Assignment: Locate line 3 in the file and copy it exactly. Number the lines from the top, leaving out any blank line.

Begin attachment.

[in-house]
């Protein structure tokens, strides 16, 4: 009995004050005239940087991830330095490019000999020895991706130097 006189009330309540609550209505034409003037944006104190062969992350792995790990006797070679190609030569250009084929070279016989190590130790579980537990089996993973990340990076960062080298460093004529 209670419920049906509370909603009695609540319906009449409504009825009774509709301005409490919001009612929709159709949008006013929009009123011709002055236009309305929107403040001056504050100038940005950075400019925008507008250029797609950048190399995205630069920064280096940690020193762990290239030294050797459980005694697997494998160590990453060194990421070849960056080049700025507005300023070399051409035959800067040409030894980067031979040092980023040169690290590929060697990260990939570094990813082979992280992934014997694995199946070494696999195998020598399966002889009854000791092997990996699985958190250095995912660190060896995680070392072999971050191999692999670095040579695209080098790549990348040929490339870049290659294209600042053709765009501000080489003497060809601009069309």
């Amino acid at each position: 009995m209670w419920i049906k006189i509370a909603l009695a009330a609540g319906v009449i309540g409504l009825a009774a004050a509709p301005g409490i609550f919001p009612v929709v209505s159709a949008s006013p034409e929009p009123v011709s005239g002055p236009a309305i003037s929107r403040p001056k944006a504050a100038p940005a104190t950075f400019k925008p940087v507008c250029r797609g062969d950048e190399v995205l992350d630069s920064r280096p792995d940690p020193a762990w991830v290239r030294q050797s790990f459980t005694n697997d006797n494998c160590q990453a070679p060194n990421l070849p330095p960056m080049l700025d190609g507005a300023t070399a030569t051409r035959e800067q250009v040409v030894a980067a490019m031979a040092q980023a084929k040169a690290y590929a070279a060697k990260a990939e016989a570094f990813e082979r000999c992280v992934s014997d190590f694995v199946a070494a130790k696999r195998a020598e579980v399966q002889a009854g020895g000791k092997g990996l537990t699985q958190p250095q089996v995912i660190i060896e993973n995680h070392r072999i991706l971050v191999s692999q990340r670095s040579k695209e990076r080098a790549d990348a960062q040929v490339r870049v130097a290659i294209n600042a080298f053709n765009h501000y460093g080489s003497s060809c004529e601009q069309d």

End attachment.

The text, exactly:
């Amino acid at each position: 009995m209670w419920i049906k006189i509370a909603l009695a009330a609540g319906v009449i309540g409504l009825a009774a004050a509709p301005g409490i609550f919001p009612v929709v209505s159709a949008s006013p034409e929009p009123v011709s005239g002055p236009a309305i003037s929107r403040p001056k944006a504050a100038p940005a104190t950075f400019k925008p940087v507008c250029r797609g062969d950048e190399v995205l992350d630069s920064r280096p792995d940690p020193a762990w991830v290239r030294q050797s790990f459980t005694n697997d006797n494998c160590q990453a070679p060194n990421l070849p330095p960056m080049l700025d190609g507005a300023t070399a030569t051409r035959e800067q250009v040409v030894a980067a490019m031979a040092q980023a084929k040169a690290y590929a070279a060697k990260a990939e016989a570094f990813e082979r000999c992280v992934s014997d190590f694995v199946a070494a130790k696999r195998a020598e579980v399966q002889a009854g020895g000791k092997g990996l537990t699985q958190p250095q089996v995912i660190i060896e993973n995680h070392r072999i991706l971050v191999s692999q990340r670095s040579k695209e990076r080098a790549d990348a960062q040929v490339r870049v130097a290659i294209n600042a080298f053709n765009h501000y460093g080489s003497s060809c004529e601009q069309d």